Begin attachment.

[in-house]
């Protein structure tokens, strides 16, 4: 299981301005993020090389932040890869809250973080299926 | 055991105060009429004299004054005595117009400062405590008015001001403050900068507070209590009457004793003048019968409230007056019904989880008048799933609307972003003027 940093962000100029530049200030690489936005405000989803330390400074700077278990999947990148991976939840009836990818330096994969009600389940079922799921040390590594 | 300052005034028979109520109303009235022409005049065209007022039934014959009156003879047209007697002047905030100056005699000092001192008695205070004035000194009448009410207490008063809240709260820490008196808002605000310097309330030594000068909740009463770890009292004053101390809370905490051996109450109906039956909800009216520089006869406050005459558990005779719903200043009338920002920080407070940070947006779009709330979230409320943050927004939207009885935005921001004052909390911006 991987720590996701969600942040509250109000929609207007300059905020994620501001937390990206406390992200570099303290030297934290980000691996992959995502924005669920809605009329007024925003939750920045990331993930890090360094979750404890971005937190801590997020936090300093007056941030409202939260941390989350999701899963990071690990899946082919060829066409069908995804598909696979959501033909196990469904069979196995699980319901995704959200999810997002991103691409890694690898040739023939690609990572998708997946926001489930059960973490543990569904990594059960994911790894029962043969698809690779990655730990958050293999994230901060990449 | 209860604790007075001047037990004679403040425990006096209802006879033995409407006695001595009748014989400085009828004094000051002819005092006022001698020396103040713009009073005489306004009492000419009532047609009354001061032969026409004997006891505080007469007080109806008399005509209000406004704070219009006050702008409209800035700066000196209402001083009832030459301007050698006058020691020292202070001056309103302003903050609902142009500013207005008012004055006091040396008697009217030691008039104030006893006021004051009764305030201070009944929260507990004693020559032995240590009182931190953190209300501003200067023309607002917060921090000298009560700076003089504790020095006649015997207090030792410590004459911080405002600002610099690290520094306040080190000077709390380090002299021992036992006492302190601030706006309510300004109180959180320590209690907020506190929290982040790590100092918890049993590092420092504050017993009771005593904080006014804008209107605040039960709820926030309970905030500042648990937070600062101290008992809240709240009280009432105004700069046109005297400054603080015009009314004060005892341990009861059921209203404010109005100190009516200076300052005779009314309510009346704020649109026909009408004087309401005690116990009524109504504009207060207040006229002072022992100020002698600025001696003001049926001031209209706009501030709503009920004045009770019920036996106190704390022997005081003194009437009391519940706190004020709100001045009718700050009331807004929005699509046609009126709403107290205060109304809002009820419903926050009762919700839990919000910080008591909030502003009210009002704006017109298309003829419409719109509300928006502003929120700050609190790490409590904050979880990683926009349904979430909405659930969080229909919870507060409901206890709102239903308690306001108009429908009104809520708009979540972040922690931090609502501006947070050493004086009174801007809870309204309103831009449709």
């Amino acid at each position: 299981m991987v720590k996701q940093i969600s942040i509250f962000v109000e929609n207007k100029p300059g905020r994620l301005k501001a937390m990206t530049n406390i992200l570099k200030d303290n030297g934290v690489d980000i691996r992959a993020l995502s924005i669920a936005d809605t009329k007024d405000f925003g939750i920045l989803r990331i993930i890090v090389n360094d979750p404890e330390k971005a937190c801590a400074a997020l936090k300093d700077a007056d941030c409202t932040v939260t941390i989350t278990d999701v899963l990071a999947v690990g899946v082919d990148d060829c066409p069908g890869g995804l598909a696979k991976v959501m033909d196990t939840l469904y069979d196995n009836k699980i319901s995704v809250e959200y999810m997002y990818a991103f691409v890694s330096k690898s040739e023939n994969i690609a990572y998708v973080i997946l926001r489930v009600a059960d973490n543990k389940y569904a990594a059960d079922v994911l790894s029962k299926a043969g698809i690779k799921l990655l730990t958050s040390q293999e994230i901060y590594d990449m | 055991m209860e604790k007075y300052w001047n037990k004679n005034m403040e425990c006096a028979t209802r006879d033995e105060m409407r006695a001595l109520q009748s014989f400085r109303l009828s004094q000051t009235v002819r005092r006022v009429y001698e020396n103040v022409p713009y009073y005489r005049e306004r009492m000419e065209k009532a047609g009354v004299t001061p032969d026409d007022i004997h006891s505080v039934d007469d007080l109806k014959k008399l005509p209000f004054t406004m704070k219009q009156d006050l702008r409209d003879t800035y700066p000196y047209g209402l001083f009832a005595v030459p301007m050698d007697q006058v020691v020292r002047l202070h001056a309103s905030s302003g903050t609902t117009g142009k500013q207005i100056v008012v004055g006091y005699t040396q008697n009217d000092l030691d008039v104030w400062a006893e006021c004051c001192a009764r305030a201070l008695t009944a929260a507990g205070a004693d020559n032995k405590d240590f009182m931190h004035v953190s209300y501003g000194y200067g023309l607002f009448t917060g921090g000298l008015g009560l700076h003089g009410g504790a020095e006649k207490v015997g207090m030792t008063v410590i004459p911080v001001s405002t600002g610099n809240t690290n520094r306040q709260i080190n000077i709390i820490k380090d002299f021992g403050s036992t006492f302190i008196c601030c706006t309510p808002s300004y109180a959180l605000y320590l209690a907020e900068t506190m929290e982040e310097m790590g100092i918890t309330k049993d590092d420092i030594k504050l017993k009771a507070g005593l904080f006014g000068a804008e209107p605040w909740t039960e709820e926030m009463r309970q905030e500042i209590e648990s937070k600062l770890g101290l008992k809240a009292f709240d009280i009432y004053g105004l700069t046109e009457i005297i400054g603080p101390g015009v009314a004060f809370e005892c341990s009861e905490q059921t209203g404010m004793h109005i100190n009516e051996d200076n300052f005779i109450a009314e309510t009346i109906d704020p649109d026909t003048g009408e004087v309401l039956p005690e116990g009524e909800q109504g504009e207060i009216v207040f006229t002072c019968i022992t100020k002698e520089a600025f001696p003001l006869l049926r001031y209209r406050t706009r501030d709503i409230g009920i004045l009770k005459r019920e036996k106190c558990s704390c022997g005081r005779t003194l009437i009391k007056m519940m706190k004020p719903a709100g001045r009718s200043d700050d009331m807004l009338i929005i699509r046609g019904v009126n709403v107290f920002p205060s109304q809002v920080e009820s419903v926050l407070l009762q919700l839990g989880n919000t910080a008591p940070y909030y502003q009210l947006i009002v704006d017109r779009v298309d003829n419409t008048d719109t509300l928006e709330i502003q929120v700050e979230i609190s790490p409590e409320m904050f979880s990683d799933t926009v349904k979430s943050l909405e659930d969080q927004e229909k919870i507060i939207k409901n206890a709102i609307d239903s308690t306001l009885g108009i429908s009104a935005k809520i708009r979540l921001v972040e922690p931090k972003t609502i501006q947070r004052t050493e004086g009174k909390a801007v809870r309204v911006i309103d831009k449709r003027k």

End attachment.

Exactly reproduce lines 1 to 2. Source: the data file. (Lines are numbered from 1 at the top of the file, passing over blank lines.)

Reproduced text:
[in-house]
């Protein structure tokens, strides 16, 4: 299981301005993020090389932040890869809250973080299926 | 055991105060009429004299004054005595117009400062405590008015001001403050900068507070209590009457004793003048019968409230007056019904989880008048799933609307972003003027 940093962000100029530049200030690489936005405000989803330390400074700077278990999947990148991976939840009836990818330096994969009600389940079922799921040390590594 | 300052005034028979109520109303009235022409005049065209007022039934014959009156003879047209007697002047905030100056005699000092001192008695205070004035000194009448009410207490008063809240709260820490008196808002605000310097309330030594000068909740009463770890009292004053101390809370905490051996109450109906039956909800009216520089006869406050005459558990005779719903200043009338920002920080407070940070947006779009709330979230409320943050927004939207009885935005921001004052909390911006 991987720590996701969600942040509250109000929609207007300059905020994620501001937390990206406390992200570099303290030297934290980000691996992959995502924005669920809605009329007024925003939750920045990331993930890090360094979750404890971005937190801590997020936090300093007056941030409202939260941390989350999701899963990071690990899946082919060829066409069908995804598909696979959501033909196990469904069979196995699980319901995704959200999810997002991103691409890694690898040739023939690609990572998708997946926001489930059960973490543990569904990594059960994911790894029962043969698809690779990655730990958050293999994230901060990449 | 209860604790007075001047037990004679403040425990006096209802006879033995409407006695001595009748014989400085009828004094000051002819005092006022001698020396103040713009009073005489306004009492000419009532047609009354001061032969026409004997006891505080007469007080109806008399005509209000406004704070219009006050702008409209800035700066000196209402001083009832030459301007050698006058020691020292202070001056309103302003903050609902142009500013207005008012004055006091040396008697009217030691008039104030006893006021004051009764305030201070009944929260507990004693020559032995240590009182931190953190209300501003200067023309607002917060921090000298009560700076003089504790020095006649015997207090030792410590004459911080405002600002610099690290520094306040080190000077709390380090002299021992036992006492302190601030706006309510300004109180959180320590209690907020506190929290982040790590100092918890049993590092420092504050017993009771005593904080006014804008209107605040039960709820926030309970905030500042648990937070600062101290008992809240709240009280009432105004700069046109005297400054603080015009009314004060005892341990009861059921209203404010109005100190009516200076300052005779009314309510009346704020649109026909009408004087309401005690116990009524109504504009207060207040006229002072022992100020002698600025001696003001049926001031209209706009501030709503009920004045009770019920036996106190704390022997005081003194009437009391519940706190004020709100001045009718700050009331807004929005699509046609009126709403107290205060109304809002009820419903926050009762919700839990919000910080008591909030502003009210009002704006017109298309003829419409719109509300928006502003929120700050609190790490409590904050979880990683926009349904979430909405659930969080229909919870507060409901206890709102239903308690306001108009429908009104809520708009979540972040922690931090609502501006947070050493004086009174801007809870309204309103831009449709």